Upstream. A Mohawk Valley Blogzine.

Friday, June 09, 2006

Glenn Heller, Or The Invisible Man Returns.

My first thought after getting off the phone with Glenn Heller the other night was “with friends like that, who needs enemas.” Not that Heller is a friend, but I think that I have treated him fairly and supported him more than most people have.

When I e-mailed my questions to Glenn Heller, he responded that he would rather talk by phone and I could record the call. I told him that I had no means of recording a phone call and prefer answers in writing as I don’t like to misquote people. In any event, he did call me, but in the entire 45 minute phone call, failed to answer one of my questions.

I still believe that Heller’s charges of tax fraud by Alan Chartock and WAMC deserve further investigation. At the same time, I believe stronger than ever, that Glenn Heller is obscuring his own message. I explained what I meant the other night, during the few minutes he came up for air and let me talk. It was meant to be constructive criticism, but he did not seem to get it.

My point is simply this. If you have something to say, then you should remove as many obstructions as possible that might hinder people from hearing your message. Doing this does not compromise your message.

Take for example the Catholic Church. It has a strong message concerning chastity. But when priests break that vow and when the church covers it up, it hinders people from hearing the message. On the other hand, nothing hindered people from hearing Mother Teresa’s message on love and charity because she practiced what she preached.

Another way a person’s message is unnecessarily hindered from being heard is the way they present it. For example, I used to be a Rush Limbaugh fan. I no longer am, not because of his message. I still believe in a lot of what he says. But he calls people idiots on the air, refers to the media multiple times during a show as the drive by media, and refuses to give his opponents any credit, even when credit sometimes is due.

Columnist Molly Ivins, a leftist, does the same thing to the right. She is difficult for me to read because no matter what President Bush does, according to Ivins he is always wrong.

Both Limbaugh & Ivins preach only to the choir. It’s difficult to imagine that they actually convert anyone to their point of view.

That’s why I like columnist Richard Cohen, even though I disagree with him at least half the time. He makes an effort to reach out to the other side. He treats them with respect. He acknowledges when his opponents have something worthwhile to say, and he tries to convert those who haven’t made up their mind on an issue.

When I asked Heller “what about the fence sitters“, he said they were a bunch of cowards. I said there are two kinds of fence sitters, those who are trying to please both sides and those who genuinely are trying to make up their minds about an issue. He said he didn’t give a damn about them, all he wanted was an IRS auditor to investigate Alan Chartock.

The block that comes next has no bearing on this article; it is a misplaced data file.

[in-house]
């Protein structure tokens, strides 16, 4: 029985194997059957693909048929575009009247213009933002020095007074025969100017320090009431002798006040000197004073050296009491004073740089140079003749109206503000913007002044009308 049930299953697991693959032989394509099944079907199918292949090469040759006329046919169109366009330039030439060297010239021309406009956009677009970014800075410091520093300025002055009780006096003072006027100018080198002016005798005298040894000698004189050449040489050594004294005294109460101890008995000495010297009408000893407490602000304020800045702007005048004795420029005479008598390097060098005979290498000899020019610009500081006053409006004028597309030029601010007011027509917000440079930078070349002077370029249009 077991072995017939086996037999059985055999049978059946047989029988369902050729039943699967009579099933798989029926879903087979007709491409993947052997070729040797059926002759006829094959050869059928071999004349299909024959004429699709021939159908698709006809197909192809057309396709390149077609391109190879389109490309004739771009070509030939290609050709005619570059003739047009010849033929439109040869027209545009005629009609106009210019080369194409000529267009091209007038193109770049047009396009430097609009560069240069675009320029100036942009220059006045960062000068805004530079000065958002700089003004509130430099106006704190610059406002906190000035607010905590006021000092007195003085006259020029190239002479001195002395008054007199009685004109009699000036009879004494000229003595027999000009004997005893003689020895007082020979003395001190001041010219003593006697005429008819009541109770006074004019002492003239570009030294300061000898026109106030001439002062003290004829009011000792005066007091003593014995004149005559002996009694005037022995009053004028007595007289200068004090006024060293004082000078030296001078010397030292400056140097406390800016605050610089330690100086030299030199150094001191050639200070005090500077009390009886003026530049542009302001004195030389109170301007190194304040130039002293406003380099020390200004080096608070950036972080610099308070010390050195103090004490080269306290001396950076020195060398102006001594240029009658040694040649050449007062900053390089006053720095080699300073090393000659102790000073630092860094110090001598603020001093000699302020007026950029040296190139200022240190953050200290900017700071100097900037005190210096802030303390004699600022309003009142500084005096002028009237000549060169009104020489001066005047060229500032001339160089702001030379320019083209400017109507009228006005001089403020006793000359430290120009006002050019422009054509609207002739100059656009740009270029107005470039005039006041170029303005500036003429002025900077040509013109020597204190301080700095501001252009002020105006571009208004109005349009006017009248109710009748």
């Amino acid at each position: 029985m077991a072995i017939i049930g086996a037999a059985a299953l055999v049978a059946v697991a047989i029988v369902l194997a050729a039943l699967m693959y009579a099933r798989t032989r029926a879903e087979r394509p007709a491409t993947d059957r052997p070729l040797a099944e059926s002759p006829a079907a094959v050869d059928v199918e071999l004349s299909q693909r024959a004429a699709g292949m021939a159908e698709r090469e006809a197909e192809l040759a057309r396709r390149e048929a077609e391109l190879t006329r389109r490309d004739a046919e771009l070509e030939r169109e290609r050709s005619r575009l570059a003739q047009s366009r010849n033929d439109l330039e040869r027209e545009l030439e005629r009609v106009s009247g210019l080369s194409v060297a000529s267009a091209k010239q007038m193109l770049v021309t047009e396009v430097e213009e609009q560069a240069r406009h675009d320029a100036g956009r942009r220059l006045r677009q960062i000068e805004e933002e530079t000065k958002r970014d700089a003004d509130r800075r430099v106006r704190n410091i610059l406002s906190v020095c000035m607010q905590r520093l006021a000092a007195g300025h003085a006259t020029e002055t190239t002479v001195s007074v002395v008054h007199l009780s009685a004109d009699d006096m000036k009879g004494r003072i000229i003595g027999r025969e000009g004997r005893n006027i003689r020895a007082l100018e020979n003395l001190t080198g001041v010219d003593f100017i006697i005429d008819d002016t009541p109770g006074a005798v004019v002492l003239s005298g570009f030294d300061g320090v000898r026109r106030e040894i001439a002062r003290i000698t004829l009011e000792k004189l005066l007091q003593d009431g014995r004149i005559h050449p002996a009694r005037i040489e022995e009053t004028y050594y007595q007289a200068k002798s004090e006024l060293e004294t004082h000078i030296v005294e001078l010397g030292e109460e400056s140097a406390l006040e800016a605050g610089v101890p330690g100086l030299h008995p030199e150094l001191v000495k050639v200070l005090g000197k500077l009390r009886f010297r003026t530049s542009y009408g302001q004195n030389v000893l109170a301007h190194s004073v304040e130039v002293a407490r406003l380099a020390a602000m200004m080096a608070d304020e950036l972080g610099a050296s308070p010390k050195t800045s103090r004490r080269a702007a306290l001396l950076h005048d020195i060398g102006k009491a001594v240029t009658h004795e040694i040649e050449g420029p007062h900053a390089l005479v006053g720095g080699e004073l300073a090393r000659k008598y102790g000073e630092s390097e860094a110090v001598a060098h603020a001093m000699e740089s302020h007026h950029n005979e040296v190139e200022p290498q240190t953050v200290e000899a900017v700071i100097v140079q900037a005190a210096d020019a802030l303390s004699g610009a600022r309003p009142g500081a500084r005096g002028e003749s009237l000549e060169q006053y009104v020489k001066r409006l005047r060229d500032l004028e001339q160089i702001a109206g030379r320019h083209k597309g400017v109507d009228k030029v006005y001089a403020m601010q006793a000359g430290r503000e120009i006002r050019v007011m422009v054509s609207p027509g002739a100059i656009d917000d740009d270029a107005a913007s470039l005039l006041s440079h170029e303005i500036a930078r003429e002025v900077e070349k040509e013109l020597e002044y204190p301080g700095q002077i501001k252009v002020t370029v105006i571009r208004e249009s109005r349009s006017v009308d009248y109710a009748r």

At the same time he told me he wants people to call and write the news media and pressure them to investigate his charges. I say if all you need is the IRS, then call the IRS.

A third way a man can obscure his message is by remaining invisible. It makes people wonder what he has to hide. To me Glenn Heller is the invisible man. He refuses to answer any questions about himself, except that he did tell Fred Dicker that he is a stay at home father.

Heller told me I should focus on his message not the messenger. While it’s true that the message is more important than the messenger, the messenger is not unimportant. When you refuse to answer simple questions about your background and life, then people begin to wonder why, and they have a hard time hearing what you are trying to say.

I’m not saying that Heller has something bad he is trying to hide. I’m only saying his penchant for remaining obscure only make people more curious about who he is and less interested in what he has to say.

As an example of a writer who people read but know little about and don’t care to know much about, Heller mentioned Gay Talese. A simple google search reveals, however, that there is a lot of information available on Gay Talese and people are very interested in Talese.

As a writer, I try to be transparent. You can find out a lot about me from reading my blog and as time goes on, you will find out more. I don’t always deliberately write about myself, but I nevertheless do write about myself.

Transparency, not opaqueness, leads to invisibility. And when you truly become invisible, as Heller has not, just maybe people will read or hear your message.


  • The Invisible Man, eh?

    I like that.

    The New York Times has me as "a self-described wild man".


    By Blogger Blog Editor, at 2:49 PM  

  • I noticed on your blog profile that you also refer to yourself as an Invisible Shadowy Figure.

    By Blogger Dan Weaver, at 6:49 AM  

  • Glenn Heller: International man of mystery.

    By Anonymous Anonymous, at 6:06 PM  

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